Adenosine Monophosphate Inhalation Challenge

AMP (or 5'-adenylic acid) is a ubiquitous nucleic acid used for many processes in the human body. AMP is a component of ribonucleic acid, which is used for the translation of DNA into proteins. AMP is also a precursor of adenosine triphosphate, which powers living cells. Inhalation of AMP induces bronchoconstriction in asthmatics.

Inhaled AMP is rapidly converted to adenosine and has been thought to elicit bronchospasm by binding to and activating adenosine receptors on primed mast cells. This binding causes cells to degranulate, releasing mediators such as prostanoids and eicosanoids that cause smooth muscle constriction and mucosal edema (Joos et al. 2003). AMP is also thought to act on A2b receptors in vascular beds and neurosecretory cells to induce mucosal edema directly (Polosa and Holgate 1997).

By targeting inflammatory cells, it has been proposed that AMP may be a more sensitive marker of inflamed airways in asthma as compared to direct agents such as methacholine and histamine. AMP responsiveness is closely associated with measurements of airway inflammation such as sputum eosinophils and eosinophil products including ECP (Polosa et al. 2000). Adenosine has also been proposed to involve C fibers and parasympathetic reflexes (Figure 10.2).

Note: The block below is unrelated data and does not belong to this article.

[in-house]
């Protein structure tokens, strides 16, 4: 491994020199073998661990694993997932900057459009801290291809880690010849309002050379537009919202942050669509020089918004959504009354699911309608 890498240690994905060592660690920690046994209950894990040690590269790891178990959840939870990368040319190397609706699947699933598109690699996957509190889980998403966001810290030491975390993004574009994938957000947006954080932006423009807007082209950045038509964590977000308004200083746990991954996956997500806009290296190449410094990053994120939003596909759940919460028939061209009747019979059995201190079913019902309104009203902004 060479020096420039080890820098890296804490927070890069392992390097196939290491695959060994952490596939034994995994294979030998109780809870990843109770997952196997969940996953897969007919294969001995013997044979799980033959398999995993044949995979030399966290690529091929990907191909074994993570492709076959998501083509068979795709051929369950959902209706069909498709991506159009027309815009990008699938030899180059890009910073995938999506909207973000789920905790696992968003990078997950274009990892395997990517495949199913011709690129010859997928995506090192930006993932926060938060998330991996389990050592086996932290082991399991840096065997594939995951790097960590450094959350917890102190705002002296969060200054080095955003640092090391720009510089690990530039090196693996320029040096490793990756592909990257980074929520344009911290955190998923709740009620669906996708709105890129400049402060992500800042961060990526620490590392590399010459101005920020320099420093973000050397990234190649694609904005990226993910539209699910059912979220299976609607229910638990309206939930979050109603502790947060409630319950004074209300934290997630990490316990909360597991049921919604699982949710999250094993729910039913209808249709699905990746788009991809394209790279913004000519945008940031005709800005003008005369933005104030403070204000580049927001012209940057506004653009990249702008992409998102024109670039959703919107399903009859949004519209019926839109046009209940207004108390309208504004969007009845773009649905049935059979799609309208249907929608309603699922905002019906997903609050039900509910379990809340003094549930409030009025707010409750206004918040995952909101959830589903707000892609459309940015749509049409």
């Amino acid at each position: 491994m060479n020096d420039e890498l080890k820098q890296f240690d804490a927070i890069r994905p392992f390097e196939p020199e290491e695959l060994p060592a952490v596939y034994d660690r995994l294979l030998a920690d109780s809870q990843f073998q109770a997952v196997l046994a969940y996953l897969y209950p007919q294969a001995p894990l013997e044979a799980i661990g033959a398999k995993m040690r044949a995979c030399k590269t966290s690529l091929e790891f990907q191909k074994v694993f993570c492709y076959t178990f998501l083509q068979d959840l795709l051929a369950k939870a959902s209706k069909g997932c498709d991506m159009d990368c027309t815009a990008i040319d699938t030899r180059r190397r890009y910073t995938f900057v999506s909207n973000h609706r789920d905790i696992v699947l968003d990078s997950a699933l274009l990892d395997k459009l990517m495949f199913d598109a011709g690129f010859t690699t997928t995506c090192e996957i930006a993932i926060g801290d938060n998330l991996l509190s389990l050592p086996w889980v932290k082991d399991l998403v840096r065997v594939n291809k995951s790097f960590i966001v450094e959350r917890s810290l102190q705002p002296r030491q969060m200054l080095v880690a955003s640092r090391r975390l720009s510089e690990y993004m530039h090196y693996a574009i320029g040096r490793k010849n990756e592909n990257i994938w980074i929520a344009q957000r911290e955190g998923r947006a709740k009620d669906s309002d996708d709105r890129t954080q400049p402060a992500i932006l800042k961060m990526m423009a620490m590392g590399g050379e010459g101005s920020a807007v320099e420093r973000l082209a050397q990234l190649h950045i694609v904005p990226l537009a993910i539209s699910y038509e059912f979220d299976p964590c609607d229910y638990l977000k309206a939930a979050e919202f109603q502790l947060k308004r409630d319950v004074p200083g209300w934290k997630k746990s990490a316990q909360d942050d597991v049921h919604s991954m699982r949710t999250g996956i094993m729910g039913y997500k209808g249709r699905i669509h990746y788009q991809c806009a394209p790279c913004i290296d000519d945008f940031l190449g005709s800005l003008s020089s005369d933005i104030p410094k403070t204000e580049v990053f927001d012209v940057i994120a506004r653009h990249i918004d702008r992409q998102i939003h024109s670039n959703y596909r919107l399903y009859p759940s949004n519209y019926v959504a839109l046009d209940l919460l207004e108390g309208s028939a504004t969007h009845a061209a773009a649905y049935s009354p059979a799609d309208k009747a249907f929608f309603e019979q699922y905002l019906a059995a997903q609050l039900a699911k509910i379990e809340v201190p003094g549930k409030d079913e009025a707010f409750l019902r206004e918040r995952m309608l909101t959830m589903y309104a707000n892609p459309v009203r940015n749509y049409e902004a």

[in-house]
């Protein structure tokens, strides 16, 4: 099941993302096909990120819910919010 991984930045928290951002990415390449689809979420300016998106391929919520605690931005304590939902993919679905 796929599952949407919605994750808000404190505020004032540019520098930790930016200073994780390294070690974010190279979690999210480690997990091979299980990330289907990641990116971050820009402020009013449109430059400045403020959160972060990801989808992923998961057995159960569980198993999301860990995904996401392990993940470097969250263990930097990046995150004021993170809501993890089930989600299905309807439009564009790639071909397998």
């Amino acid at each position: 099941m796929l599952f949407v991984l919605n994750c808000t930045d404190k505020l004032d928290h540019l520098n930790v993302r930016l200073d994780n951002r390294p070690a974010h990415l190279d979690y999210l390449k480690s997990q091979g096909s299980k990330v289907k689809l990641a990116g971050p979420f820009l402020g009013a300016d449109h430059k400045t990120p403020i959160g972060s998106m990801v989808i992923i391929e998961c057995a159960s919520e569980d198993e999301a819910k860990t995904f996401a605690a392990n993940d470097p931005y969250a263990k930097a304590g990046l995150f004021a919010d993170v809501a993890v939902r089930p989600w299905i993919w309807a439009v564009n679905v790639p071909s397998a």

AMP challenges deliver nebulized solution by tidal breathing or by using a modified dosimeter method. Doubling concentrations of AMP are inhaled until the required fall in FEV1 is reached or until the highest concentration of 800 mg/mL is administered (Polosa and Holgate 1997). The response to AMP is determined by measuring the provocative concentration of inhaled AMP causing the FEV1 to decrease by 20%. The exact cutoff point between normal and abnormal PC20 AMP remains controversial; however, the most commonly designated cutoff is 160 mg/mL.

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